Chief Commercial Officer of the Ghana Oil Palm Development Company, Gangadhar Shetty, has urged government to come up with policies that will build the local crude palm oil industry’s capacity, as doing so will make the country become self-sufficient and an exporter of refined palm oil products.
He said the industry is happy government has reversed the 50 percent benchmark policy that brought it to near-collapse. However, he said, the discussion should now be focused on policies which will make the industry robust enough to produce sufficient amounts to satisfy local demand and export the excess, as this will end imports of refined palm oil products.
“We need to understand that the benchmark policy is not good for the manufacturing industry. The same way the refineries are looking at benchmark values as a threat to them, it is also a threat to crude palm oil manufacturers.
“So I would say the attention should be given more to crude palm oil production, because at this moment Ghana has a shortage of crude palm oil but we have adequate installed capacity for refineries. The main focus should be how to build and improve capacity of local crude palm oil manufacturers to become more productive.
“If we increase crude palm oil production we will not need to import refined oil, because it is from the crude oil that we get refined oil,” he said in an interview with the B&FT.
Mr. Shetty further stated that focusing on building the crude oil palm industry’s capacity will also create massive employment opportunities and make the currency stable; adding that if such help is not given to the sector, local refineries cannot produce to their maximum – and this will encourage imports of refined vegetable oils, thereby creating unfavourable competition and weakening the local currency.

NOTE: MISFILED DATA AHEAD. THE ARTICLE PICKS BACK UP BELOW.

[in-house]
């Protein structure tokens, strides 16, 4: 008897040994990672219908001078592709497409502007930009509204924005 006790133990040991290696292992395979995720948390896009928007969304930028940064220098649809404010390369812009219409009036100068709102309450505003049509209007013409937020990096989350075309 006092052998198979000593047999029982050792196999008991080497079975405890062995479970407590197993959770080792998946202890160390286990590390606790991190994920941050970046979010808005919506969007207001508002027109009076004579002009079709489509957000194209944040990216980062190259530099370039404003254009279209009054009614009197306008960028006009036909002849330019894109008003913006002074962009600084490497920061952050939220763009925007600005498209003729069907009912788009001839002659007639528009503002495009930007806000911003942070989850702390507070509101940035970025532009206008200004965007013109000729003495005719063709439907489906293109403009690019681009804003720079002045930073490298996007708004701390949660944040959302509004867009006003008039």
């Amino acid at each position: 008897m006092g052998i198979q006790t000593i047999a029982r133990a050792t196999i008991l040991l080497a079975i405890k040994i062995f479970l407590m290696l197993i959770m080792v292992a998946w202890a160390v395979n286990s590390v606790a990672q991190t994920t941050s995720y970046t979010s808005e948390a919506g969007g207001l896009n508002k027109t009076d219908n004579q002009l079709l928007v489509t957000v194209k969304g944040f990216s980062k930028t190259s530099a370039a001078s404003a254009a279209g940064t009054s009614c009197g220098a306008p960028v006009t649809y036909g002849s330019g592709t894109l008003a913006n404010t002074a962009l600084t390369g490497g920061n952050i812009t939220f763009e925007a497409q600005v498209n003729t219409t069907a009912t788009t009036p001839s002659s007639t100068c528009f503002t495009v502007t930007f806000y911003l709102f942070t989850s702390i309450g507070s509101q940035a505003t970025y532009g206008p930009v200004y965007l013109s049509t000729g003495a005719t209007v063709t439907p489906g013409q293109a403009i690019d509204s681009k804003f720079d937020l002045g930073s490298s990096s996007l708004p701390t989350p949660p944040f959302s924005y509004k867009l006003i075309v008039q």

“Refineries can be put up in just six months and will be ready for production. But if you want to produce 450,000 tonnes of crude oil you need 120,000 to 150,000 hectares of plantation, and that size of plantation can create direct and indirect employment for more than 600,000 people.
“If you look at the international price of crude palm oil, there is just about a US$70 to US$80 difference between the refined oil. So if you are producing the crude, you only need to add small value and you will stop imports of refined oil. It has the advantage of import substitution, and will save us a lot of FX while creating employment – especially for the rural folk,” he said.
He added that government must emulate the example of Nigeria, where its government has put in deliberate policies to protect and grow the oil palm industry by supporting manufacturers with soft-loans and slapping high duties on imported crude palm oil.
“Let’s try to compare ourselves to Nigeria. Nigeria is trying to give single-digit interest loans to the oil palm sector. Aside from that, Nigeria regulates the crude palm oil sector. You cannot just import crude palm oil; you need approval of the central bank of Nigeria, and they will not have access to forex from the central bank. They have to get it from the open market. So this means government is trying to give some level of protection to the sector.
“And if you look at duty on imported crude palm oil in Nigeria, it is 35 percent; but here in Ghana, it is 5 percent duty. So, it is important that the benchmark be removed and duty on imported crude increased,” he said.